At first blush, Charlie’s paintings can seem a bit intimidating. Our conversation really helped open up his paintings for me in ways that I hadn’t thought of before.  Most importantly, I came to understand that the lively brushwork and luscious surfaces on his canvases were made possible by careful consideration of essential elements of composition.

Charlie wasn’t a slave to rules or formula, but he believed in structure, almost as if, in every painting, he built a stage for the paint to sing and dance on.”

“Elise Ansel: Distant Mirrors” at Bowdoin College Museum of Art

ansel-revelations-V-news2Elise Ansel’s “Revelations V”

“Elise Ansel: Distant Mirrors” features a group of nine paintings and seven drawings by Portland-based artist Elise Ansel that she newly created for her exhibition at Bowdoin College Museum of Art’s Markell Gallery through April 17.

Ansel drew inspiration for the works from a late Renaissance devotional painting, Denys Calvaert’s “Annunciation,” ca. 1597, part of the Museum’s permanent collection. The special exhibition presents Ansel’s gestural, sumptuously colored, and highly personal works in the same gallery as “Annunciation,” offering audiences a dynamic visual dialogue between artists 500 years apart. “Elise Ansel: Distant Mirrors” celebrates the art of painting as a medium of expression past and present, and ignites questions about beauty and aesthetics, in relation to the politics of gender.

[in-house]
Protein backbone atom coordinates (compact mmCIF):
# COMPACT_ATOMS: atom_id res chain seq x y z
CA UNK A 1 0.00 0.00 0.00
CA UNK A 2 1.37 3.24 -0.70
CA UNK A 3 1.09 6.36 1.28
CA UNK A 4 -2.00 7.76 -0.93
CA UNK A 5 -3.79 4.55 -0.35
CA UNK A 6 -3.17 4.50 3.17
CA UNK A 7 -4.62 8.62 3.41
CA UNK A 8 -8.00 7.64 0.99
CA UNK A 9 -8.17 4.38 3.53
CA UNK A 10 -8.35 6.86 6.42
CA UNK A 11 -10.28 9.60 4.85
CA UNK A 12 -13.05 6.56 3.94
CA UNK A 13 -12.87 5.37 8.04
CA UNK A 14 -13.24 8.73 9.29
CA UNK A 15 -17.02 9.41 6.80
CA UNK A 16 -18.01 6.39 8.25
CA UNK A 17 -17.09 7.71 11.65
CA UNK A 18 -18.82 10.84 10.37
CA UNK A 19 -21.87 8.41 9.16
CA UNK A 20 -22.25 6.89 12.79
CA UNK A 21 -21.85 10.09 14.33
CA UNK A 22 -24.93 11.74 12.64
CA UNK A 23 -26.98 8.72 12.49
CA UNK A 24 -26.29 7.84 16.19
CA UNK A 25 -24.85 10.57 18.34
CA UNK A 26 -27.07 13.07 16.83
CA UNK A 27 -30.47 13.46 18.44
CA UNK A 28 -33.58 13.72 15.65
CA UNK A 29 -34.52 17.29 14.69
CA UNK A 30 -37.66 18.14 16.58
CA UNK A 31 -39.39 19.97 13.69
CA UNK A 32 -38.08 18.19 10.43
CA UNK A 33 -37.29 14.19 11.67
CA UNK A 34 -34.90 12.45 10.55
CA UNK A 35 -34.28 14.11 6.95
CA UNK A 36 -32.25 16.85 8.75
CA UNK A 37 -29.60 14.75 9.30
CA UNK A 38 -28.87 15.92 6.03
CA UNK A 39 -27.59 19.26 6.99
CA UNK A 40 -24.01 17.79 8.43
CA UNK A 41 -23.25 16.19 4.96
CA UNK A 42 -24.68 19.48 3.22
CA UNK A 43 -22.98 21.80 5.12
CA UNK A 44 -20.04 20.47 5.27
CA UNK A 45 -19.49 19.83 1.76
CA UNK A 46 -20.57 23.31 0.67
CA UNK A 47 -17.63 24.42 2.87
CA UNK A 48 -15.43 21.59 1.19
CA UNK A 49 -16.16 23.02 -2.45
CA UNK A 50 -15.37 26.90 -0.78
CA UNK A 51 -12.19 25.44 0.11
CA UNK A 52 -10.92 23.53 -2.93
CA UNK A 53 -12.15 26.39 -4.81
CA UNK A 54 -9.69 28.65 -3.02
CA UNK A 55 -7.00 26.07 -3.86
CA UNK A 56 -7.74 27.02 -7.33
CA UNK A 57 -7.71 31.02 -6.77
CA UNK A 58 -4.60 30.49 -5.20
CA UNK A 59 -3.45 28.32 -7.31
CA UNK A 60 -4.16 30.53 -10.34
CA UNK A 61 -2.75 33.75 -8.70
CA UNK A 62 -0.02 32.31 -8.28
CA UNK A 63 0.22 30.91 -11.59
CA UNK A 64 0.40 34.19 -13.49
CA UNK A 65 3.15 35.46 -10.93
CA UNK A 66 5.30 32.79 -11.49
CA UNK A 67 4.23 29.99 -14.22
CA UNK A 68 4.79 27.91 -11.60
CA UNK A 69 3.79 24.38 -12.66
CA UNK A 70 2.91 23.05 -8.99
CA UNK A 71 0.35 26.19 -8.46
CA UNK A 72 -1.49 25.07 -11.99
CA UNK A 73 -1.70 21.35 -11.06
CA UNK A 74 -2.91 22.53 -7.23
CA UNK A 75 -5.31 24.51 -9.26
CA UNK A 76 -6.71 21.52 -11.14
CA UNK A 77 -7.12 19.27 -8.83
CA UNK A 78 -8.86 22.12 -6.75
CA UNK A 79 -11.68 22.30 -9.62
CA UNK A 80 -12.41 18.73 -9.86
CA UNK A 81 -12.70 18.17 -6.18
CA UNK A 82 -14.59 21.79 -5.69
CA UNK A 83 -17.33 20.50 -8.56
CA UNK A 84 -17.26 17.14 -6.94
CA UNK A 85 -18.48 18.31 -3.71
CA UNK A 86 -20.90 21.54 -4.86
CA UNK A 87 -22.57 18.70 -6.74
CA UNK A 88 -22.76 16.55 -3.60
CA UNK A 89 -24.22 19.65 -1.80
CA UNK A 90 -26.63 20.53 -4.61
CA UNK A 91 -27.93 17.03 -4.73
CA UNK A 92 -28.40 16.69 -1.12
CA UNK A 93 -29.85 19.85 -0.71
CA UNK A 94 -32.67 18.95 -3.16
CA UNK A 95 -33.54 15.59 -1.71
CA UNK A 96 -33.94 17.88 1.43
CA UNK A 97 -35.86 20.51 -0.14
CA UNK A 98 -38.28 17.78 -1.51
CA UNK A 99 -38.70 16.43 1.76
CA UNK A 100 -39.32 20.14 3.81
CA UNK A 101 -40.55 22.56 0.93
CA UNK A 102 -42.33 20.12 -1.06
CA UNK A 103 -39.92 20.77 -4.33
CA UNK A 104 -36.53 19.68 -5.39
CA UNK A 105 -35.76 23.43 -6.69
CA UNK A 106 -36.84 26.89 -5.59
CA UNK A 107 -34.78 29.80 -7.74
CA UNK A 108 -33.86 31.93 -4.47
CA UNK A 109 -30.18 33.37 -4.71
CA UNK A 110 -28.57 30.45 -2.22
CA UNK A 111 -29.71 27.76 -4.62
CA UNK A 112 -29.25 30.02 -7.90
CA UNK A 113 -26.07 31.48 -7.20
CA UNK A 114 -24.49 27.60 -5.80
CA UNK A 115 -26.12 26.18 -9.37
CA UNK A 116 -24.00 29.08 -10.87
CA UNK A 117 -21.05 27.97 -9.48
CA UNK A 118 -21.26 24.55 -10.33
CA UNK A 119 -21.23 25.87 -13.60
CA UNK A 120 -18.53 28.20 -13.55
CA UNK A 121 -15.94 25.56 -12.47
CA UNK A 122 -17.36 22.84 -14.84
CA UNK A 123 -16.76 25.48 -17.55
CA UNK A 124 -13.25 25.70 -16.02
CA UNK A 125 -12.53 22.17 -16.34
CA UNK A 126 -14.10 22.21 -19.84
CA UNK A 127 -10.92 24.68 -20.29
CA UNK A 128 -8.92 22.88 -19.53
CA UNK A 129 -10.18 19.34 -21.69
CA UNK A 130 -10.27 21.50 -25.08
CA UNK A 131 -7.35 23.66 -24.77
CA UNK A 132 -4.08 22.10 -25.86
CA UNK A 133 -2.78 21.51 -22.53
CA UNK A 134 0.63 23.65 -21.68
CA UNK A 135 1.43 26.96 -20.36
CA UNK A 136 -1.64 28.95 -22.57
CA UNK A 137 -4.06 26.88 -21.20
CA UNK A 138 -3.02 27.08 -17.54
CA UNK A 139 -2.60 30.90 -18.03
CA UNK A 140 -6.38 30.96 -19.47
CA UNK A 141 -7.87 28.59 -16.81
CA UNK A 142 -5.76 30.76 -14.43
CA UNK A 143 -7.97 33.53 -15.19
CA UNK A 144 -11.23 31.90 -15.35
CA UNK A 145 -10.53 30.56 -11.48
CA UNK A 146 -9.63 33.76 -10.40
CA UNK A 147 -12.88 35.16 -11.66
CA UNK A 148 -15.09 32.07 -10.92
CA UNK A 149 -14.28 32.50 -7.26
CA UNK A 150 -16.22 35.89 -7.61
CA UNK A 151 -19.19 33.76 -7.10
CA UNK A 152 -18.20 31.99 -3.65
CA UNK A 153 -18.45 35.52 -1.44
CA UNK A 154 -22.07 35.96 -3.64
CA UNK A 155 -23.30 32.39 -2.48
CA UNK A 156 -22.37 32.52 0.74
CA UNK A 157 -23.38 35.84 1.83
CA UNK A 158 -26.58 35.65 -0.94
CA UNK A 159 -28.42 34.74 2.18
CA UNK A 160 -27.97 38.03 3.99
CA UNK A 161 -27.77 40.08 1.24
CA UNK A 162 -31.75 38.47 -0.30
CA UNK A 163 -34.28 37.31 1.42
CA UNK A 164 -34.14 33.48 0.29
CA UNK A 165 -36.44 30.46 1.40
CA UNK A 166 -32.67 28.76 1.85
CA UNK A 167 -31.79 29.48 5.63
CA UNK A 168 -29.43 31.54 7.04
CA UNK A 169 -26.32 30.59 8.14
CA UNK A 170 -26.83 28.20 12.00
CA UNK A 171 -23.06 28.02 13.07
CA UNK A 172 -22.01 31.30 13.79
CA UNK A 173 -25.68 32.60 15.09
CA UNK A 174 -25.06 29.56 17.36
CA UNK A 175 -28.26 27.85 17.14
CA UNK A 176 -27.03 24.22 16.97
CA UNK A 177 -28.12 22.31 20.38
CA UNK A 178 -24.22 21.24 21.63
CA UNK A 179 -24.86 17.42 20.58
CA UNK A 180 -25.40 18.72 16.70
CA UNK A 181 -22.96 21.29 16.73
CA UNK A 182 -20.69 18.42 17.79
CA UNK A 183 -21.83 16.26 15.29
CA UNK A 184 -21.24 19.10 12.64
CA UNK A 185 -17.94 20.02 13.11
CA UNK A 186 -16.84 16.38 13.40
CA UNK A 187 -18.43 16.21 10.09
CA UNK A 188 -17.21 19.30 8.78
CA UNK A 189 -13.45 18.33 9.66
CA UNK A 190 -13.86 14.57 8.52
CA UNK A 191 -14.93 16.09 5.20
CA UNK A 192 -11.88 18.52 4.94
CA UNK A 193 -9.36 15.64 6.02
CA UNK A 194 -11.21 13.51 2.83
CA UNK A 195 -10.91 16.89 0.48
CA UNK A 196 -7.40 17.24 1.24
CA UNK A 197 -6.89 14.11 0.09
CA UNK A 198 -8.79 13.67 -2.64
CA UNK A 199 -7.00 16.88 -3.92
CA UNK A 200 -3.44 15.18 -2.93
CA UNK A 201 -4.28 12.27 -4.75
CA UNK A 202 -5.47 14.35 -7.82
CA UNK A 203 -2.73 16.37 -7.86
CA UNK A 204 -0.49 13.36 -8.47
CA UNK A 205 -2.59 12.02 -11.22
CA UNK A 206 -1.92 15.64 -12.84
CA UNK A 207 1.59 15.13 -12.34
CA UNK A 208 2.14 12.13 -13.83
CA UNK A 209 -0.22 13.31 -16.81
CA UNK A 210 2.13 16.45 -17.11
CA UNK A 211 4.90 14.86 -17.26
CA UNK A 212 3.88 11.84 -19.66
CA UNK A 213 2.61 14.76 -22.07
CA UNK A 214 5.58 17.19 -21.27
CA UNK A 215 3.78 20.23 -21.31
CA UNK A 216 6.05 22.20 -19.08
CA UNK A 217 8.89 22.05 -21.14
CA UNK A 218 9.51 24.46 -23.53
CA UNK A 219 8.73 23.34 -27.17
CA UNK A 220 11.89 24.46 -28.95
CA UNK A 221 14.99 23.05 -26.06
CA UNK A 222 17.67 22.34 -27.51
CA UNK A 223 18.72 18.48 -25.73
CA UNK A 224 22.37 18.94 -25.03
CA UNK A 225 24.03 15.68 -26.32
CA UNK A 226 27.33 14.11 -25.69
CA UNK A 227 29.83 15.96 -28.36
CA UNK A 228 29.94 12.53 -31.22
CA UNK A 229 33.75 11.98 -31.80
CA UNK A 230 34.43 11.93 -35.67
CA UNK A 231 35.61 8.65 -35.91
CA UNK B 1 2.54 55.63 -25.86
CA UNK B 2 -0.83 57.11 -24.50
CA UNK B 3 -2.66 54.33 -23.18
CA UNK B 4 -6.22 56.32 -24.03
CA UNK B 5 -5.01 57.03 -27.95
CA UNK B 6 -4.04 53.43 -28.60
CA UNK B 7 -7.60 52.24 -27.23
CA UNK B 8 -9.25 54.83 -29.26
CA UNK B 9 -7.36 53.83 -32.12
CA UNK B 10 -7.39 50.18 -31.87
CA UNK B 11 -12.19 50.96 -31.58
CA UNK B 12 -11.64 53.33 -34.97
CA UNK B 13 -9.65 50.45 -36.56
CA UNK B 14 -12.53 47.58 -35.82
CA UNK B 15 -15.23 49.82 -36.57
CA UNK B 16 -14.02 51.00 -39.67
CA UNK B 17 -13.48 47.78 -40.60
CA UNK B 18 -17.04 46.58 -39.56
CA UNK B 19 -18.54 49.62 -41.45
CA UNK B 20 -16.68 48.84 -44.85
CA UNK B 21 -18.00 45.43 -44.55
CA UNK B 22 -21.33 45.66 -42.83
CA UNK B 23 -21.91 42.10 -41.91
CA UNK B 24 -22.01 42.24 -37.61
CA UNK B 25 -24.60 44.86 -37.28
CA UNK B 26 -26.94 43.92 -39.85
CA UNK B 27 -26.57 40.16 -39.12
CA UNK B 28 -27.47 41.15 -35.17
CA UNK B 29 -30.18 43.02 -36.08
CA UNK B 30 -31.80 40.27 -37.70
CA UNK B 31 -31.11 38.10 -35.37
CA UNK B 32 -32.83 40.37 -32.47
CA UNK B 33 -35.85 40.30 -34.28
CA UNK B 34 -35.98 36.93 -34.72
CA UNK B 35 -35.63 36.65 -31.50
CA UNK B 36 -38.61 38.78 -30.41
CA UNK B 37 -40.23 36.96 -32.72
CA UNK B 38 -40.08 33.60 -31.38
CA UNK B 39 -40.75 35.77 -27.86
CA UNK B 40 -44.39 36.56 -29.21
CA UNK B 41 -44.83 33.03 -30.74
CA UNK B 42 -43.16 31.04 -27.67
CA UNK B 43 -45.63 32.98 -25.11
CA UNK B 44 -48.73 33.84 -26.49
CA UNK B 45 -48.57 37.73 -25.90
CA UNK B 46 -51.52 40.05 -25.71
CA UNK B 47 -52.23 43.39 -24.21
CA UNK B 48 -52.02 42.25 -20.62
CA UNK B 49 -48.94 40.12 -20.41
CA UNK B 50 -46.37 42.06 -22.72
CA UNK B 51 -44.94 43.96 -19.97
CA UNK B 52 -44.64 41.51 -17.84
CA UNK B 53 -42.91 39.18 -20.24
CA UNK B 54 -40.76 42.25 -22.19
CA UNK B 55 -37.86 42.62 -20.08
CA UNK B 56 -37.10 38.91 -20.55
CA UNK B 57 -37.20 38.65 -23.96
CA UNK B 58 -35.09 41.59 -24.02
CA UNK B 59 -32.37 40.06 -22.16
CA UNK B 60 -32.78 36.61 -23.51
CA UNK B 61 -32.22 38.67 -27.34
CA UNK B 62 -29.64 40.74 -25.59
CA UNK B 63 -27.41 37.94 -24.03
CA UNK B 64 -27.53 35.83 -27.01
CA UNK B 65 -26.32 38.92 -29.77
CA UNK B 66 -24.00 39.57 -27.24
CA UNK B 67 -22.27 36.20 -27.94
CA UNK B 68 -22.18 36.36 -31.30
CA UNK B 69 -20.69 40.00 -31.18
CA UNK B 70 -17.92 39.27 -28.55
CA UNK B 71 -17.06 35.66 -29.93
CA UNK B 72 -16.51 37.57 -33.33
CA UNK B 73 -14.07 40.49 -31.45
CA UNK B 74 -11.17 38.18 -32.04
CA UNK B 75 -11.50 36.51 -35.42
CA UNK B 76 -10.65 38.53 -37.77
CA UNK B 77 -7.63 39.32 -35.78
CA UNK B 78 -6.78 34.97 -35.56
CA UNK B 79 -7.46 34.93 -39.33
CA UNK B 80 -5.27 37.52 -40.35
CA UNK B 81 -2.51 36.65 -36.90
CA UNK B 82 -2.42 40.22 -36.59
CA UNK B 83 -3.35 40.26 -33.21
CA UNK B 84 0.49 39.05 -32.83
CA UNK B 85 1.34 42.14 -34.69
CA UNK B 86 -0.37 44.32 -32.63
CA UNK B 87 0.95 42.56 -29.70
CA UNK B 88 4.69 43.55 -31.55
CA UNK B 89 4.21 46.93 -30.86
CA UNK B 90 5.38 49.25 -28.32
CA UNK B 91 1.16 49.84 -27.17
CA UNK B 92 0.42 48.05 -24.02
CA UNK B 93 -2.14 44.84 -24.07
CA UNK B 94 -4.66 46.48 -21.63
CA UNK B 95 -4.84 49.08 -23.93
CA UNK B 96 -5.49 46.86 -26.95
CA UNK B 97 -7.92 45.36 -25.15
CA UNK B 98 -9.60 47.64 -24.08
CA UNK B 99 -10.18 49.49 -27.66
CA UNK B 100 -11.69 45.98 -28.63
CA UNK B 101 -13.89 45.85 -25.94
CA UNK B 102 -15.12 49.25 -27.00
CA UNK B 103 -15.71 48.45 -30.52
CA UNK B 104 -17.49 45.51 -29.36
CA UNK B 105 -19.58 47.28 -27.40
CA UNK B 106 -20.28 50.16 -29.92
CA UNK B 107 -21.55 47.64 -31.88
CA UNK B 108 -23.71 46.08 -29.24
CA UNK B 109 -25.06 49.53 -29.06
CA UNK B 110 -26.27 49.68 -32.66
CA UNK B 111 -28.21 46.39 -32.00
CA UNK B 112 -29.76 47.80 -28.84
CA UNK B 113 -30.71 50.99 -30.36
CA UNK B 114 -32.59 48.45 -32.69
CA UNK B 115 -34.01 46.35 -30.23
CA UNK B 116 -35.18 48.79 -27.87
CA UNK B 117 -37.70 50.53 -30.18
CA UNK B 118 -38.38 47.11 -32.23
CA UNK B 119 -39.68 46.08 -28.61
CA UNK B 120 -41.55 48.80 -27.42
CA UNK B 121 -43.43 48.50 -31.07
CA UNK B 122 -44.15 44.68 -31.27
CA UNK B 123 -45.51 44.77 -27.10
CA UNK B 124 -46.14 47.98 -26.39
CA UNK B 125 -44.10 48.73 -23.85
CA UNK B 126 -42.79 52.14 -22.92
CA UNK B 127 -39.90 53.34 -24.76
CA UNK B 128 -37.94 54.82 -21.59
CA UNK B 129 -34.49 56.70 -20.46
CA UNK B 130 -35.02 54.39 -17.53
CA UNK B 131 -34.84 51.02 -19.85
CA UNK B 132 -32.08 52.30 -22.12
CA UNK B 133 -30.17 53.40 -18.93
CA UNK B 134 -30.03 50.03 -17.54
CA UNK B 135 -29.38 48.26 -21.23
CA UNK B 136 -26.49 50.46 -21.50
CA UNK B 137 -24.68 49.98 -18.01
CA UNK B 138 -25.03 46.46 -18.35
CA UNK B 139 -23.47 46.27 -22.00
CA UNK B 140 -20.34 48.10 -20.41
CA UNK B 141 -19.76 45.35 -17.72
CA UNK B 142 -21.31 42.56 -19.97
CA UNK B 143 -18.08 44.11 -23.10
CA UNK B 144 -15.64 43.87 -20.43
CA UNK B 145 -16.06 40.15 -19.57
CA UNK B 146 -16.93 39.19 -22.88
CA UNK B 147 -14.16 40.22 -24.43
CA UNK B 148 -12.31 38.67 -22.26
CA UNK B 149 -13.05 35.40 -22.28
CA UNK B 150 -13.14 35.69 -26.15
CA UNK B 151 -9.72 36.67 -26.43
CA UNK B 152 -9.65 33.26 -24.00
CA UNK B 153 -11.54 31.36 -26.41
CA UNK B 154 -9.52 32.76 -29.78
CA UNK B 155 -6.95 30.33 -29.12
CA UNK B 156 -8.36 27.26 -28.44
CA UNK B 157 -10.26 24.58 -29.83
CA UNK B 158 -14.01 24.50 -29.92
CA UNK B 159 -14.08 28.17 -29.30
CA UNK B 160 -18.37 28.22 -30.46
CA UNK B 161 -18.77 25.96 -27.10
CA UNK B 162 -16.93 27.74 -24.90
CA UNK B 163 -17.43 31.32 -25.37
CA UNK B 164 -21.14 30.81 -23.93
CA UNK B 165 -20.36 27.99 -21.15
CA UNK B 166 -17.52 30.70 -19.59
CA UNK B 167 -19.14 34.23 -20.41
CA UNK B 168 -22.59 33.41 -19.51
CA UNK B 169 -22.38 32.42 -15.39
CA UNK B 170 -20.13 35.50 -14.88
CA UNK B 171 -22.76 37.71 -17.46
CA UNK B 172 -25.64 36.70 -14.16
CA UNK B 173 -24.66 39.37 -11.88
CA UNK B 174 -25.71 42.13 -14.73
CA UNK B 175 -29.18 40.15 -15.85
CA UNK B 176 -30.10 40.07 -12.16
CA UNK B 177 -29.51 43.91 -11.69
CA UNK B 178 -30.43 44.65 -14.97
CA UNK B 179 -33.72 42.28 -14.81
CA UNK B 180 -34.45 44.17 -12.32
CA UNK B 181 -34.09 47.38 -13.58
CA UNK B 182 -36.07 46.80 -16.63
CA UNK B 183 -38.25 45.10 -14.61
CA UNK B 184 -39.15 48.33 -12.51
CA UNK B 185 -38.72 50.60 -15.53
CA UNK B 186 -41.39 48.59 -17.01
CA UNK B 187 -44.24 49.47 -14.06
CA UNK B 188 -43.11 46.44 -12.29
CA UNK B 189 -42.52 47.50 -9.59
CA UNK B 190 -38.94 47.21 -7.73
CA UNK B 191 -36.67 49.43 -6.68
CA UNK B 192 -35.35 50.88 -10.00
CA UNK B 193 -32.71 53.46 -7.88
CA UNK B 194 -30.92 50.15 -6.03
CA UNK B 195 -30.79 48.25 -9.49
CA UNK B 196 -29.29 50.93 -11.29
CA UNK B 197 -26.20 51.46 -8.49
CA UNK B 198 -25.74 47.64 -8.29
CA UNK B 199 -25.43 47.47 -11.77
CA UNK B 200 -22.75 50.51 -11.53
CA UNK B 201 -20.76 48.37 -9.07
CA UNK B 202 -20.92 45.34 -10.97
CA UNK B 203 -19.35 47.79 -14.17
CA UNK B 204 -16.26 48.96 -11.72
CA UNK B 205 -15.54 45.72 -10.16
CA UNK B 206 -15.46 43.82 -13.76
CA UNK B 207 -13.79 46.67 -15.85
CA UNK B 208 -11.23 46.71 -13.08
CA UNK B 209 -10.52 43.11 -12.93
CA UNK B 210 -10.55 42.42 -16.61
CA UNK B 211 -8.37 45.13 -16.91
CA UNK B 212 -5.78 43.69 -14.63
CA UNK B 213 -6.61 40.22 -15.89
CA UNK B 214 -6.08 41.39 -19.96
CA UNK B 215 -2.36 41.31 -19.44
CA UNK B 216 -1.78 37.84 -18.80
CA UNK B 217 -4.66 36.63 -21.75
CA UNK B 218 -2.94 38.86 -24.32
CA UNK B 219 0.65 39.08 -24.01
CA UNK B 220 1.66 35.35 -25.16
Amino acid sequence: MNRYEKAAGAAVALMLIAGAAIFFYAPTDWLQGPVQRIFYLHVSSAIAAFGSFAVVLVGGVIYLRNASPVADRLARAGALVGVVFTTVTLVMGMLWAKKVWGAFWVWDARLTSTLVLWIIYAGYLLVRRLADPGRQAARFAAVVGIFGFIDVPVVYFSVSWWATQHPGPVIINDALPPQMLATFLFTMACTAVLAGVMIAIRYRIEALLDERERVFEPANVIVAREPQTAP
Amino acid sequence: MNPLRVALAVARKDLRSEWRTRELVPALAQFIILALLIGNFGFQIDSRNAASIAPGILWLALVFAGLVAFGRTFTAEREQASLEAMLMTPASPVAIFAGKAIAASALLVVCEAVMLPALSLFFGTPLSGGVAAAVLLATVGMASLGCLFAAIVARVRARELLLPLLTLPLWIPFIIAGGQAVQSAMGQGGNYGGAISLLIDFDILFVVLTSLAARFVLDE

Ansel’s new series demonstrate a provocative response to the art of the past. Her approach encompasses an analysis of the Late Renaissance work’s formal composition, color harmonies, and spatial arrangements, which she reinterprets in her own drawings and paintings. Beginning with an exploratory drawing after her source, Ansel then identifies fresh ideas that she uses as a starting point for her work in oil on canvas. As the series of paintings, titled “Revelations,” illustrate, her paintings are fluid, improvisational, and abstract. By repeating the process over several weeks, Ansel becomes deeply familiar with her source painting. She understands the artist’s creative choices and critically reflects on them in her own work.